My favorite dashboard is Our World in Data: it has time series and maps and lets me choose which countries to graph. But it’s only showing confirmed cases, and doesn’t show any unit smaller than a country. Plus on the day I’m writing this, the US was missing yesterday’s day. Plague Plus is trying to do true prevalence estimates, but I don’t like their methodology, in part because it’s the same for every country.

Can I do better than this? Is something out there that shows city level data, with time series? If I must use confirmed cases, how can I translate those numbers into true prevalence estimates, given region-specific conditions?

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Mar 23, 2020


Kinsa, a company that sells smart thermometers, has a dashboard that shows which regions of the US have an unusually high number of fevers. They have previously used these methods to track regional flu trends in the US. (FitBit has done something similar.)

I wrote a post here describing my attempt to turn their data into a rough estimate of the total number of coronavirus infections in the United States. Something similar could be done for smaller regions.


Mar 19, 2020


There's currently a Foretold community attempting to answer this question here, using both general Guesstimate models and human judgement taking into account the nuances of each country. We've hired some superforecasters from Good Judgement who will start working on it in a few days.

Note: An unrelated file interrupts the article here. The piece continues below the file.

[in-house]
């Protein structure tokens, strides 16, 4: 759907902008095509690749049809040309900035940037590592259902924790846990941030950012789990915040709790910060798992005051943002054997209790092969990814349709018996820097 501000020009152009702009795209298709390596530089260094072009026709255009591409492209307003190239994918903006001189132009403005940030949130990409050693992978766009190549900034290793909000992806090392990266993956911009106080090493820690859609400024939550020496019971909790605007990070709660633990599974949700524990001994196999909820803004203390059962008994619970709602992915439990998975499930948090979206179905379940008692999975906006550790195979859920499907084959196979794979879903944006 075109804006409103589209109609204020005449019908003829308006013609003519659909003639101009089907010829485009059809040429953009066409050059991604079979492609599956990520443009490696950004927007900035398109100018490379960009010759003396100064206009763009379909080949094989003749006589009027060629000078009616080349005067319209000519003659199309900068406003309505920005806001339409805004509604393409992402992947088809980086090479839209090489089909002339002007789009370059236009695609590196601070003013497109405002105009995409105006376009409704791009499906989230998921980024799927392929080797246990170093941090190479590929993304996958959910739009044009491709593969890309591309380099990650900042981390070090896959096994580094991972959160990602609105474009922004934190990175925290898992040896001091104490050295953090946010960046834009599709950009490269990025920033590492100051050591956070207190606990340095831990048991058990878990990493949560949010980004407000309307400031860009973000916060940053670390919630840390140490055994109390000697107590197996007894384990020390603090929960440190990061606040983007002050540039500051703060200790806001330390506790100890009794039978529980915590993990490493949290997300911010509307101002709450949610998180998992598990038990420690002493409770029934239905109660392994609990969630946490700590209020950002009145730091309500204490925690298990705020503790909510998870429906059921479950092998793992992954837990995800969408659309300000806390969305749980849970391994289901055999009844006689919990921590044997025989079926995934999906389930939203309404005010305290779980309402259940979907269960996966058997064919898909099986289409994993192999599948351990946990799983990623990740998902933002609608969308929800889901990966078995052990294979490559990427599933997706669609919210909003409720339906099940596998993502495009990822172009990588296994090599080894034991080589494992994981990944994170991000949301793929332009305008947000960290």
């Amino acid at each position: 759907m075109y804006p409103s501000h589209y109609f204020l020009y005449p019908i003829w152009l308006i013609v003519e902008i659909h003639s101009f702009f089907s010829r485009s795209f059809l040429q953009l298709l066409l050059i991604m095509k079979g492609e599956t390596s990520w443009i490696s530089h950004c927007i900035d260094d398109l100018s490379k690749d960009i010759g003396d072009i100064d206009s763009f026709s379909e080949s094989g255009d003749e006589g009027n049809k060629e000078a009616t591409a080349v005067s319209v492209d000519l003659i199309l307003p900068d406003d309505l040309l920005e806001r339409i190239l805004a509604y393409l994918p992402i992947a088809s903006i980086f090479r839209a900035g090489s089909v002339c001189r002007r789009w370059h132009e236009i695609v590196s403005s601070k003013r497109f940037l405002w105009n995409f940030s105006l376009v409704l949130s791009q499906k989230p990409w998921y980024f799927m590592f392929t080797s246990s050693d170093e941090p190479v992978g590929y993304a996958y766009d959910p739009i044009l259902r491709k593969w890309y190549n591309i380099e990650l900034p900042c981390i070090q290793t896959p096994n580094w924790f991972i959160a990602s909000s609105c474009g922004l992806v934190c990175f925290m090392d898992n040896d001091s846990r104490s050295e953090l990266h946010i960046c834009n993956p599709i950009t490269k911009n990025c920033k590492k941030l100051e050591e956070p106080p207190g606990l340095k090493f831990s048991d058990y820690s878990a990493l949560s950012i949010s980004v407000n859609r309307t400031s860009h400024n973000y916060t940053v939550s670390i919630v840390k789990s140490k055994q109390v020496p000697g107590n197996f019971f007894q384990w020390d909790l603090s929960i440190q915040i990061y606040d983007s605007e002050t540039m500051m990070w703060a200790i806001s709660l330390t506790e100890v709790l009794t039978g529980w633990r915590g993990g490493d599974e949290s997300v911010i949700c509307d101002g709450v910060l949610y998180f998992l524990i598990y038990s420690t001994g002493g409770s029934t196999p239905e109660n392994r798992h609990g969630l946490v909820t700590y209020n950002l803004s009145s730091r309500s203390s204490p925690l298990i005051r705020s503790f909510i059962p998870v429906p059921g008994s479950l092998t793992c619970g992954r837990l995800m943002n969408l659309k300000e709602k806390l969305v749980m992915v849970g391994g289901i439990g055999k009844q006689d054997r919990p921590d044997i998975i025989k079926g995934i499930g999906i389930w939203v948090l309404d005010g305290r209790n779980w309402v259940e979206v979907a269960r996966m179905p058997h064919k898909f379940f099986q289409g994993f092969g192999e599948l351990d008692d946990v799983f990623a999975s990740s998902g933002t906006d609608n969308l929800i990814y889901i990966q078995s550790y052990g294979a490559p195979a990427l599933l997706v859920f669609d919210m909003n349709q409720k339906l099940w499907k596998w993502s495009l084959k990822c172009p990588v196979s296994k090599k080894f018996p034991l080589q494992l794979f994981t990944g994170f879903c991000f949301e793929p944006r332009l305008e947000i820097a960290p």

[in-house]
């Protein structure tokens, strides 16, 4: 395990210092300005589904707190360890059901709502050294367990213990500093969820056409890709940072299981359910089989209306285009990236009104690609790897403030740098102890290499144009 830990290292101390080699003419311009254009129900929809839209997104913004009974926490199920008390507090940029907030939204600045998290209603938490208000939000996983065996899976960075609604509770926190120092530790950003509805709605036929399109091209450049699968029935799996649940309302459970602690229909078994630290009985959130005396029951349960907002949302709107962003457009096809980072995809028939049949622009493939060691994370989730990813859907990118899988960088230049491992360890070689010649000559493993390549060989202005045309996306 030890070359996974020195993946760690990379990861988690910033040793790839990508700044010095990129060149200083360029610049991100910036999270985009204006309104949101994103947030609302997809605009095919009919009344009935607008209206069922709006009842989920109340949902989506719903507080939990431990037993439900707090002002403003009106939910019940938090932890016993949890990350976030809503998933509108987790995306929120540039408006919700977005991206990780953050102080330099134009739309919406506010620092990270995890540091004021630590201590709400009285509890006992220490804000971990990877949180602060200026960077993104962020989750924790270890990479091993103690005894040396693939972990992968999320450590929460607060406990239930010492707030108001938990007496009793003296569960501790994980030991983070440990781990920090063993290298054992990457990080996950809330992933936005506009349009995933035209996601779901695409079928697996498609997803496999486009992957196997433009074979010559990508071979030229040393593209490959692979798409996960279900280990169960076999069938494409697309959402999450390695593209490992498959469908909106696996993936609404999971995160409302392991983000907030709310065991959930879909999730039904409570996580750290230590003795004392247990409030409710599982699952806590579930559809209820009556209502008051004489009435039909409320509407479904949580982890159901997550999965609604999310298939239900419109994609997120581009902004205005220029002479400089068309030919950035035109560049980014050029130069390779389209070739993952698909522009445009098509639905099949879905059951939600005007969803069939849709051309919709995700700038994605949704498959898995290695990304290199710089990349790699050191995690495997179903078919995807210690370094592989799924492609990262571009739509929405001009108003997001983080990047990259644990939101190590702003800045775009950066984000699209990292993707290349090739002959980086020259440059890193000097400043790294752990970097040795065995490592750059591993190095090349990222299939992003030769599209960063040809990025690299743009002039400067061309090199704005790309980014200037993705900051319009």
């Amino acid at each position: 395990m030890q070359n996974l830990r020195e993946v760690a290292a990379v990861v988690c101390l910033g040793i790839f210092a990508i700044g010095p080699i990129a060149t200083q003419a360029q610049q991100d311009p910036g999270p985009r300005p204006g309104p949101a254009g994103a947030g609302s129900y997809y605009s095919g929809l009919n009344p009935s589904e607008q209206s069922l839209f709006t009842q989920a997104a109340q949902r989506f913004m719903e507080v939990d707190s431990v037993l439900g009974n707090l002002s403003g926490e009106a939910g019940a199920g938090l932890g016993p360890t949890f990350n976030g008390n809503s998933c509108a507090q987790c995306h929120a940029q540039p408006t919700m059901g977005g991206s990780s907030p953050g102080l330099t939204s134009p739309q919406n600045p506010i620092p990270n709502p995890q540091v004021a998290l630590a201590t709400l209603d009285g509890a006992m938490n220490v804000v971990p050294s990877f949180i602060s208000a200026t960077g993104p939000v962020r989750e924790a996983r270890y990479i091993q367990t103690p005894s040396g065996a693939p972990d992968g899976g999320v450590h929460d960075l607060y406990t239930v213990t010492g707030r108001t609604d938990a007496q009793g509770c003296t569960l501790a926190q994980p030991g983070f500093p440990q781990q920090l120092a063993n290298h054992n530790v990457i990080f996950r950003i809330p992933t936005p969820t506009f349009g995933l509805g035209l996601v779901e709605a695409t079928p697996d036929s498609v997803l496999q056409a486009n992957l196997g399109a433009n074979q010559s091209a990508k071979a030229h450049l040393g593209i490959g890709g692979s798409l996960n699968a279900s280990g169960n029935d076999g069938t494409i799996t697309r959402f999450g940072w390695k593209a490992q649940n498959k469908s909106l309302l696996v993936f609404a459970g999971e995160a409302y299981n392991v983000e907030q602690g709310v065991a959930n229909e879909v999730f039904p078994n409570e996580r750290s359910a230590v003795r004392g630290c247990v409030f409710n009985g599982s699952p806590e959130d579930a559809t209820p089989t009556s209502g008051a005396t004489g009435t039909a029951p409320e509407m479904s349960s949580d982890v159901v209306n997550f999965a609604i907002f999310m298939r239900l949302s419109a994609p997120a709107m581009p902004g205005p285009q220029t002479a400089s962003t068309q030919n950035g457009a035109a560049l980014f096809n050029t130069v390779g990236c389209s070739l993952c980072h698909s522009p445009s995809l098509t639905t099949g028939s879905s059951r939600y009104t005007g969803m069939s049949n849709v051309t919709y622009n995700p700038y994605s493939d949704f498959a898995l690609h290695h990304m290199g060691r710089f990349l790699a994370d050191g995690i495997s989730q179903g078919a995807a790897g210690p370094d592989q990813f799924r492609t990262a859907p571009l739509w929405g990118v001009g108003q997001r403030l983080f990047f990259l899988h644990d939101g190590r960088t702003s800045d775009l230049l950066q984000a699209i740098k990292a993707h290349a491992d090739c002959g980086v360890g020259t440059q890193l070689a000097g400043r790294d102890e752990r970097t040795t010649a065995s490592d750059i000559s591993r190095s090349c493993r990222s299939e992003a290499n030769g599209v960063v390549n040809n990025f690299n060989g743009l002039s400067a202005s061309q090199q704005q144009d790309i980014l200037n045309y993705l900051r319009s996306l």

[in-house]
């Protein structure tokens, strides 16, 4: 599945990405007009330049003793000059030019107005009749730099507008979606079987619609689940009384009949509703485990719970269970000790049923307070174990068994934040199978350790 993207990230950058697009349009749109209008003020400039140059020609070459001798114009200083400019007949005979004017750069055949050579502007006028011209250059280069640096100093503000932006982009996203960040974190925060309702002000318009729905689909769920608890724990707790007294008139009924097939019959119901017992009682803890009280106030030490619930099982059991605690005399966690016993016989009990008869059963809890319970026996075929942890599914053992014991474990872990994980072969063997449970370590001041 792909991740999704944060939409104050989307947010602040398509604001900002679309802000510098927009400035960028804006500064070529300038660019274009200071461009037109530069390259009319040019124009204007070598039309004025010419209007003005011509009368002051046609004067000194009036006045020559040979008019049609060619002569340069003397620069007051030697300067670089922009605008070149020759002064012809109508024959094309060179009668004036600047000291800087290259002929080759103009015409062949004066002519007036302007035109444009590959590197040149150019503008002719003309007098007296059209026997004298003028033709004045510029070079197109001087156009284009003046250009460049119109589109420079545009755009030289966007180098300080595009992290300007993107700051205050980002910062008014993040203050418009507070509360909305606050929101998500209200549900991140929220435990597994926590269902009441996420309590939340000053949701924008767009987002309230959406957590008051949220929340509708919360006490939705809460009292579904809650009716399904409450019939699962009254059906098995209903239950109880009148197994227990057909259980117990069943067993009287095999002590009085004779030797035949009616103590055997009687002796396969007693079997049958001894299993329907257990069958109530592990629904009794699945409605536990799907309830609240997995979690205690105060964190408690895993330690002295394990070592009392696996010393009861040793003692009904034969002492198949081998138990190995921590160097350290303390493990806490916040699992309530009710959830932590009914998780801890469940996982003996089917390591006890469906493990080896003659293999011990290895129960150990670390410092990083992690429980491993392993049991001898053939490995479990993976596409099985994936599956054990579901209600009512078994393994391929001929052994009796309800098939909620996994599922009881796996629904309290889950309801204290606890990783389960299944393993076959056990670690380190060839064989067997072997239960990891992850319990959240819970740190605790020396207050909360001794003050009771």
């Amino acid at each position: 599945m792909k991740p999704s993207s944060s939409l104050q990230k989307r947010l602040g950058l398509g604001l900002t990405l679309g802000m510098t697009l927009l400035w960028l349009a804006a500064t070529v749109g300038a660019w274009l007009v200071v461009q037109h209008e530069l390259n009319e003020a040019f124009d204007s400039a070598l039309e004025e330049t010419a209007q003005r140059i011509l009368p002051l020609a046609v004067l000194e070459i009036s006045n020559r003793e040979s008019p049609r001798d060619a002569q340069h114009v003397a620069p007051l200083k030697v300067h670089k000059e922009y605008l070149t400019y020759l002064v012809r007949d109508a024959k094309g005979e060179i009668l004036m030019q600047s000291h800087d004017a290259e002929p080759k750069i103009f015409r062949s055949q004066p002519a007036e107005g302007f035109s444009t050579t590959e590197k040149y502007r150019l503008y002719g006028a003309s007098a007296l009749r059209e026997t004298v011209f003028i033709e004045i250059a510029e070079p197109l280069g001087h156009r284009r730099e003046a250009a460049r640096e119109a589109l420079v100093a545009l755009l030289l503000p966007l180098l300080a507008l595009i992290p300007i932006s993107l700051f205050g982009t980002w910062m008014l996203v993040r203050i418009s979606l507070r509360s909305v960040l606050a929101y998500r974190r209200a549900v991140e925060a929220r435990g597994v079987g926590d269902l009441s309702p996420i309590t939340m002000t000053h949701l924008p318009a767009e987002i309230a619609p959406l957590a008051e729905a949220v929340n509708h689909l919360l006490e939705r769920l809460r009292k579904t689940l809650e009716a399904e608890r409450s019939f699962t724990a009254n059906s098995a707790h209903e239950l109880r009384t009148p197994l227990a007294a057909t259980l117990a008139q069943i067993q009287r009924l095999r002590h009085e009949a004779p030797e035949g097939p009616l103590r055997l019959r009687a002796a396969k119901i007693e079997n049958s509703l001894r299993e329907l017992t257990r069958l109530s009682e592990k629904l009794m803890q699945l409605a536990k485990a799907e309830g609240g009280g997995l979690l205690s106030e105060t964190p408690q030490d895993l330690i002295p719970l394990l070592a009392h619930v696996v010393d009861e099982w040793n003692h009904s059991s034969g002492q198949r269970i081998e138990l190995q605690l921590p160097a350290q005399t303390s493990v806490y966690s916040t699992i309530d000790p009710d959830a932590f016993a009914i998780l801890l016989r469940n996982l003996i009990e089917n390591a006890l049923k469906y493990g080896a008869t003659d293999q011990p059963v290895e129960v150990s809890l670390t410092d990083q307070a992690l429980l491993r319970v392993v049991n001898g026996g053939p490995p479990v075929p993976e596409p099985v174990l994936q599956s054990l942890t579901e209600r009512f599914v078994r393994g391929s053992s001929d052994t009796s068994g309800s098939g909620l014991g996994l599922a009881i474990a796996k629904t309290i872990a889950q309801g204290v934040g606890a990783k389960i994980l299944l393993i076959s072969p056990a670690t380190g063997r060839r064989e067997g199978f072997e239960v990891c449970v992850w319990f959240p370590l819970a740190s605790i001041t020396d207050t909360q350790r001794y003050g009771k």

Sam Brenner

Mar 18, 2020


The Johns Hopkins Center for Systems Science in Engineering has time series data at the state and province level for some countries (US, China, Canada, Australia). They used to have county-level data for the US but no longer provide it. Unfortunately the case numbers are only confirmed + presumptive positive, so it's not everything you're asking for, but it seems like it gets close.


Mar 20, 2020


A few theoretical data sources that are pretty geographically specific:

  • Hospital patient care records
  • 911 calls
  • Patient records from 911 calls
  • 311 calls
  • 911 detailed questions and answers

In the United States, some more concrete thoughts :

  • 911 calls can be aggregated by asking my day job to integrate with your database.
  • Detailed Q and A in 911 can be aggregated by the Q and A software vendor's partners (hi!) or themselves.
  • Patient data from 911 is aggregated sporadically at the state level (NEMSIS) and my employer
  • Hospital data is aggregated by ESSENCE (CDC and state level) with an unknown delay
  • There are also other sporadic aggregators of hospital data.

If this is too much advertising, you can edit or reject this comment.

To summarize, your question is somewhat technically feasible. It's just a lot of work.

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